Tomato, cheese and basil tartlet. These tartlets are glorious. There’s warmth, richness, freshness and intensity of flavor flooding your palate with every bite. They are touching your soul straight away. The warm and sweet tomato, the mild and rich goat cheese, the crunch of the very thin spinach tartlets (an art on its own to make them that thin). This reflects all the goodness that can be contained in a Mediterranean veggie dish (think of ratatouille or all other kinds of veggie tartes and quiches). Then the goat cheese ice cream brings a nice contrast of temperature and it also works very well as it has a very mild and harmonious falvors compared to many intensely salty and “goaty” ones I had before. This one even had a subtle and charming sweetness to it. This is wonderful. It appears like well-tasting simplicity but there is so much thought-through and functioning detail in this one. Excellent!
Roasted lobster out of the shell on oil herbs and sweet chives. What a treat! The lobster is first poached and then grilled which results in an exceptional quality on my plate. It is tender and flavourful in the inside and has slight crunch and great grilling aroma on the outside. A superb symbiosis is created with herbs-infused olive-oil on the bottom as well as dots of herb emulsion on the side. On top of the lobster is a red lobster emulsion with a slight garlic taste and a cornet filled with marinated lobster meat. This sounds like a bit too many things on one plate but the lobster itself which has been handled so well by the chefs remains the star here and just tastes delicious. Very good!
Squid noodles, crunchy and infusion. The squid is very thinly cut, so that it has the aspect of pasta and is just poached a few seconds I suppose. The cooking is finalized with a hot, thick and gelatinous squid broth – which adds lots of great umami. But I am starting this dish with a spoonful of tobiko roe marinated in soy sauce (on the side), which just tastes phenomenal. The only thing that doesn’t work so well is the fried cube filled with squid and squid ink, which I guess had the sole purpose of adding a temperature and texture contrast. It’s a bit soggy and can’t really add flavor. But on the other hand it doesn’t really impair the other flavors of the dish. Good.
I can’t help but thinking that Eneko Atxa takes the journey much further than I would have expected, embracing flavors of Asia. But maybe it shouldn’t be a surprise knowing that he also worked in Tokyo for some time.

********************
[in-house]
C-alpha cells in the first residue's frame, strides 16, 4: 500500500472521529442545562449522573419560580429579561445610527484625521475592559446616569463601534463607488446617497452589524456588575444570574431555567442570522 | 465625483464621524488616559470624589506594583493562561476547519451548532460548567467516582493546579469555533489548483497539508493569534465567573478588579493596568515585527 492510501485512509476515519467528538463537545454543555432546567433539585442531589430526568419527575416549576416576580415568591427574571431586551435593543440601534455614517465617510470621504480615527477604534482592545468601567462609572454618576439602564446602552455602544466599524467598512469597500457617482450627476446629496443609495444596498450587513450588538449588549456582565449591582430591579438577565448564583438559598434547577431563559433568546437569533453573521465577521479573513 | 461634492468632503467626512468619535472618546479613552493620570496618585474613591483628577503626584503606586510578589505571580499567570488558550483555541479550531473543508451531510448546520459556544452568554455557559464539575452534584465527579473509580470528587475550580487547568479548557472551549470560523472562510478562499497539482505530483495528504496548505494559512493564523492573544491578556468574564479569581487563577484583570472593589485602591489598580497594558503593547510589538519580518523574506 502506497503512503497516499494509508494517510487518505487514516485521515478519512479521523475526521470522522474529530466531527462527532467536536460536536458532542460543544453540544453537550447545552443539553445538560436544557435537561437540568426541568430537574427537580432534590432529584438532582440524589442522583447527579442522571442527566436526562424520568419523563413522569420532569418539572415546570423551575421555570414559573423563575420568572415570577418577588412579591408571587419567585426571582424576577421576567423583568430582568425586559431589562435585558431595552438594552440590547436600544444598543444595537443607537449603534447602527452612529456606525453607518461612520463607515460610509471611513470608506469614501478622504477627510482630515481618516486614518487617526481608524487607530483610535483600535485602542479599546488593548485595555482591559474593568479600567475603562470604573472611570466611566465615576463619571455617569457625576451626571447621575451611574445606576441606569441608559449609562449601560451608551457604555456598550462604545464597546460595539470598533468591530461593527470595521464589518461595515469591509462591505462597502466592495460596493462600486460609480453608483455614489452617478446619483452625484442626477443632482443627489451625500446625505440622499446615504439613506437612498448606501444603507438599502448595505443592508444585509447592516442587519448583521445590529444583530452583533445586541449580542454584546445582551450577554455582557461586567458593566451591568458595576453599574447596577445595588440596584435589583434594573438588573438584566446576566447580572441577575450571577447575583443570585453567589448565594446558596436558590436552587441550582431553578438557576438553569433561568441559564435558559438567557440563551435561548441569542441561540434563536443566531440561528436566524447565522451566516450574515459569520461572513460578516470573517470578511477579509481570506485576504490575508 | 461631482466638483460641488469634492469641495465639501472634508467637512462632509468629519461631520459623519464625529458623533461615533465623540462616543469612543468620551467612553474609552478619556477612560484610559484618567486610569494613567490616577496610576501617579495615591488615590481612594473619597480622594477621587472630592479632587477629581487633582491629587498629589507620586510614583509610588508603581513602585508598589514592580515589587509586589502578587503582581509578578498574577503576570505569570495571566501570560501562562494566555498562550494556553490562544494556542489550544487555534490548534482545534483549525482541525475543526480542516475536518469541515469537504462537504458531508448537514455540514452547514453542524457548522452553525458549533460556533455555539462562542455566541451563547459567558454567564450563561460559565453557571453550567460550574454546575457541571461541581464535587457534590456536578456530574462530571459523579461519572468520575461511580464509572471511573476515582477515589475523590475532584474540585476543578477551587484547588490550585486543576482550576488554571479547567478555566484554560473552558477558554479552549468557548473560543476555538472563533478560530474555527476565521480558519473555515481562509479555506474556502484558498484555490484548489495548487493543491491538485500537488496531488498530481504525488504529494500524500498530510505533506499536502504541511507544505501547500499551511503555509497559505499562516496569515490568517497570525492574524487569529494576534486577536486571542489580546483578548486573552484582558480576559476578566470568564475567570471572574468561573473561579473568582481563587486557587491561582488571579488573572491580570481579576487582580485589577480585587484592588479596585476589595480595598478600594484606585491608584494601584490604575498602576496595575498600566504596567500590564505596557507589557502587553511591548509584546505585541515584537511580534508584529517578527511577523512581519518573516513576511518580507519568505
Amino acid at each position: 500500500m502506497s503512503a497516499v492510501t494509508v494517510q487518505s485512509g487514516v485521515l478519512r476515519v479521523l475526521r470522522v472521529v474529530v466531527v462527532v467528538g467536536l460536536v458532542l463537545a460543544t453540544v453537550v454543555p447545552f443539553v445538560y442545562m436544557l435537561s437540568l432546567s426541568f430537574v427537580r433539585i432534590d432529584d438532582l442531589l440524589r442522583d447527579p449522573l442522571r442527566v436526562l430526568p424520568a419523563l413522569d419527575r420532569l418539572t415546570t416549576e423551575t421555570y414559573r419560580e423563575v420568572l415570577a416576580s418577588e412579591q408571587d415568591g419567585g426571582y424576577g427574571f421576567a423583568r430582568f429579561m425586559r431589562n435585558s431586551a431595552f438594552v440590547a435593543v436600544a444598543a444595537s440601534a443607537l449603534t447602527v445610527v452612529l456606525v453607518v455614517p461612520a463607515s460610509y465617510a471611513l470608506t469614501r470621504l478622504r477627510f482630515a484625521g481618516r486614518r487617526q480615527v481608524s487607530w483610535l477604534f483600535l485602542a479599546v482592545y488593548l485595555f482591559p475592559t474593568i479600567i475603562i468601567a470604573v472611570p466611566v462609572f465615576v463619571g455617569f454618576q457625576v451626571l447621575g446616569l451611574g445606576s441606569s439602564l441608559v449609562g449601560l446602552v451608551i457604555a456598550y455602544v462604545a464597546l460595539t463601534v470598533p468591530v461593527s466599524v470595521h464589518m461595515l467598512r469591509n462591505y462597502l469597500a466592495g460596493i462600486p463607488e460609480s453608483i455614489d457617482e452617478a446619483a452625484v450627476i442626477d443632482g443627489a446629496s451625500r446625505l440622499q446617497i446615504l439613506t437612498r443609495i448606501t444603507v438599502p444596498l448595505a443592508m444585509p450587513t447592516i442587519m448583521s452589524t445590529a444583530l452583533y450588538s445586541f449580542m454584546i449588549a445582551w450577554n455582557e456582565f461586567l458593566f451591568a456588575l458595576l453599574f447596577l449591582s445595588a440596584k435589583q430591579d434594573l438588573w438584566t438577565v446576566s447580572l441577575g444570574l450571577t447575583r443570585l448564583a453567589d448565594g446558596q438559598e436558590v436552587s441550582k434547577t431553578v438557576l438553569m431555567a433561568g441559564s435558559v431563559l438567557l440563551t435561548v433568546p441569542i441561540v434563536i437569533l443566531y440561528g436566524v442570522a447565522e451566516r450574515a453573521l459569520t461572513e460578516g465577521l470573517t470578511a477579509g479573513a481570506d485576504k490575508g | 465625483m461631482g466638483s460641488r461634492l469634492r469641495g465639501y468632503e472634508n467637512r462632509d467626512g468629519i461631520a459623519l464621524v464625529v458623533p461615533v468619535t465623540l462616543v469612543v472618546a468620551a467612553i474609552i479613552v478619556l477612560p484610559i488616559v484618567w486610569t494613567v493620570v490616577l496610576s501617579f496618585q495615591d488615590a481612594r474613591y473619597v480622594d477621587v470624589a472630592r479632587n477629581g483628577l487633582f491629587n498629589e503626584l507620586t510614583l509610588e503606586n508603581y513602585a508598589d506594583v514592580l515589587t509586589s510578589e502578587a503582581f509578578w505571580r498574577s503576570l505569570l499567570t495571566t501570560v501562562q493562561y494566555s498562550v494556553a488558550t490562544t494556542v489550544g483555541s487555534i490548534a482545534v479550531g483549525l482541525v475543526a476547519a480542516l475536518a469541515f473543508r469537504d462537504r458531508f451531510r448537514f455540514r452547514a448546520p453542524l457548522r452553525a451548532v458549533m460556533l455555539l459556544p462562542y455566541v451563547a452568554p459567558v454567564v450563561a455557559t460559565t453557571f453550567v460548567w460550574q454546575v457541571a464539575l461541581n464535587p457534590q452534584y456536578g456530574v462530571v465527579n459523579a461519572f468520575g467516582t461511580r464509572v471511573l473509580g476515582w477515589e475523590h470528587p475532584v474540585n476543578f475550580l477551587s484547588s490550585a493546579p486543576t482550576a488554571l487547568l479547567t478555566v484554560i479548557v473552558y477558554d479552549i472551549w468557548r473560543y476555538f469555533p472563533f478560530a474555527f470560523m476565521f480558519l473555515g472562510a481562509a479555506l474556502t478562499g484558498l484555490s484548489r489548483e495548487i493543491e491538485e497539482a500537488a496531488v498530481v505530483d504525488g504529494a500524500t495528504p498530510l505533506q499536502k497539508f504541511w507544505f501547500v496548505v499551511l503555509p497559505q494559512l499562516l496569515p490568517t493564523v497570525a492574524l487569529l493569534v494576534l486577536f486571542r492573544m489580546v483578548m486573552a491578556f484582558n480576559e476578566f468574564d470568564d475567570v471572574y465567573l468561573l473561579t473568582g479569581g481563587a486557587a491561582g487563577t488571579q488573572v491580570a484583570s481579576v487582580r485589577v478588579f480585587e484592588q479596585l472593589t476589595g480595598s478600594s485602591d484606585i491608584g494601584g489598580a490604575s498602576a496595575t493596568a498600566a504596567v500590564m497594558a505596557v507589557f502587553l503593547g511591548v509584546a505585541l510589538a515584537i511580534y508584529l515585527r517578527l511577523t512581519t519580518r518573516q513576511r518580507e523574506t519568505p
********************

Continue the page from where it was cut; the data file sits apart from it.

With the squid I am offered a glass of 1999 white Vina Tondonia. What a great match. The slight oxidation tones of the wine interact so well with the umami of the dish.
Chickpea stew. This is a very rich and thick chickpea and oxtail stew, including 2 crunchy ravioli of oxtail meat. The sauce has both a rich oxtail and chickpea taste. The latter adding a certain kind of floury creaminess to the sauce. The crunchy twigs of bread have a slight paprika taste. A nice one. Also, I think it is interesting that this hearty meat dish is placed in between two fish courses, but it also makes sense, as I wouldn’t put this right before the pigeon and it adds a nice change of rhythm to have this before the equally intense tuna dish.
White tuna belly, charcoal roasted and roasted red peppers infusion. I get the point if someone might say hat he would have preferred the piece of tuna belly a bit less cooked (and I admit that I would have preferred it a tad more juicy as well), but I think it is done on purpose that way, as the seared tuna belly just works to perfection with this genius rich, yet gloriously harmonious sauce with bold umami and pepper flavor (actually it reminded me more of the flavor of “pimientos de padron” than red peppers). I think it might not have the same effect when having it with raw tuna. Also, and probably for compensating for the lack of raw tuna belly, there are pieces of raw tuna, marinated in a soy and pimenton mix on the side. Another detail, the garlic flower and twig of chive on top of the tuna belly aren’t just decoration, as both add something to the flavor combination as a whole. The flower brings a subtle garlic touch and the chive a more bold, maybe a little sweet flavor. Both embrace the pepper infusion and the tuna belly in their own manner. Very good!
Pigeon, duxelle and cauliflower. The Pigeon, which comes from Navarra, is well cooked, even if the skin could have a little more crunch for my taste. It is lying on a duxelle, meaning a paste of finely chopped mushrooms. Then there’s a intense sauce made from the carcasse of the bird and a biscuit with a paté of the bird’s innards, which has a smooth liver taste. A rich cream of cauliflower adds more mild and sweet aromatics. Although this might not be the best pigeon dish I ever had, the combination of ingredients works well. Good.
Dry croissant of fruits and creamy cheese ice cream somehow represents a pre-dessert. It is a meringue of raspberry filled with a goat cheese ice cream that is beautifully flavored with rosemary and thyme. It is a great bite with an unexpected acidity and works as an excellent palate cleanser.
Egg and dairy products: farmhouse milk ice cream, butter toffee, “homemade eggs”, milk skin and gelee of yoghurt. A nice combination of flavors and textures and a good dessert.
Apple. The dry ice is infused with herbs and apples and the fumes genuinely add some flavor instead of just creating an atmosphere. The whole plate transports apple aromatics in various forms. The tiny apples contain a sweet apple compote. Slices of apple rather appear acidic. There’s a lot going on here. Good!
And finally: a few petits fours for the coffee.
Eneko Atxa is a very talented chef taking his guests on a journey. A journey that not only lets them taste local flavors and the great products from the surroundings, but also combinations with far away flavors from Asia. Atxa manages to combine all these in a very elegant and harmoious way, not too bold, not too subtle. I don’t think many chefs succeed this ride on a razor blade. He does. He puts some innovative and maybe daring combinations on the plate that amaze such as the tuna belly with a soy and red pepper sauce or a Bloody Mary with sea urchin. Maybe it’s because he and his team have the right skills and apply modern technique without a flaw even to classic combinations. The egg and truffle. The tartlets. The lobster. And what I equally like about Azurmendi is that one is literally taken on a journey. A walk around the building, the garden, the kitchen. There’s something genuinely welcoming and fun about this place. Just go there and find out. It is a meal that will leave you with a lot of impressions.
Txorierri corridor, exit 25
Larrabetzu (Larrabetzu/Lezama highway exit) Bizkaia
Phone: +34 944 558 866
Lunch: Tuesday to Sunday 13:00 to 15:15
Dinner: Friday and Saturday 20:30 to 22:15